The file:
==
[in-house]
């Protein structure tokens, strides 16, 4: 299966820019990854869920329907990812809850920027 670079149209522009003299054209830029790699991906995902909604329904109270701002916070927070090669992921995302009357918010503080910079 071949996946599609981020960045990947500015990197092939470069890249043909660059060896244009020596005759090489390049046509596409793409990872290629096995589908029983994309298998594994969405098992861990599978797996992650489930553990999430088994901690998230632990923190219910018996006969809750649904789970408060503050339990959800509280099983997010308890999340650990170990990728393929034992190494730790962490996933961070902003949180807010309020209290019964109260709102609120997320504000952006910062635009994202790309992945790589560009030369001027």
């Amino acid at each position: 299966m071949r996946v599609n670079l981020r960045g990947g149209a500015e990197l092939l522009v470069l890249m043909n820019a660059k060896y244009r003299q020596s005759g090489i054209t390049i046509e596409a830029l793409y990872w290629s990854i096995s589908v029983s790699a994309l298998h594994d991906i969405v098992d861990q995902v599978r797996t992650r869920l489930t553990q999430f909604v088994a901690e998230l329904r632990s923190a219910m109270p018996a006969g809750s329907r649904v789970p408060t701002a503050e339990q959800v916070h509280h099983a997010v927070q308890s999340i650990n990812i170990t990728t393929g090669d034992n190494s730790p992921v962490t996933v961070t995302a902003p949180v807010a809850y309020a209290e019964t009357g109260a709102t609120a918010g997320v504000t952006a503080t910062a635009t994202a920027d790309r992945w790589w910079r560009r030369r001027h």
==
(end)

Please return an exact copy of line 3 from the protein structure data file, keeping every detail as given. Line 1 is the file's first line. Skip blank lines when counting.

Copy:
């Amino acid at each position: 299966m071949r996946v599609n670079l981020r960045g990947g149209a500015e990197l092939l522009v470069l890249m043909n820019a660059k060896y244009r003299q020596s005759g090489i054209t390049i046509e596409a830029l793409y990872w290629s990854i096995s589908v029983s790699a994309l298998h594994d991906i969405v098992d861990q995902v599978r797996t992650r869920l489930t553990q999430f909604v088994a901690e998230l329904r632990s923190a219910m109270p018996a006969g809750s329907r649904v789970p408060t701002a503050e339990q959800v916070h509280h099983a997010v927070q308890s999340i650990n990812i170990t990728t393929g090669d034992n190494s730790p992921v962490t996933v961070t995302a902003p949180v807010a809850y309020a209290e019964t009357g109260a709102t609120a918010g997320v504000t952006a503080t910062a635009t994202a920027d790309r992945w790589w910079r560009r030369r001027h």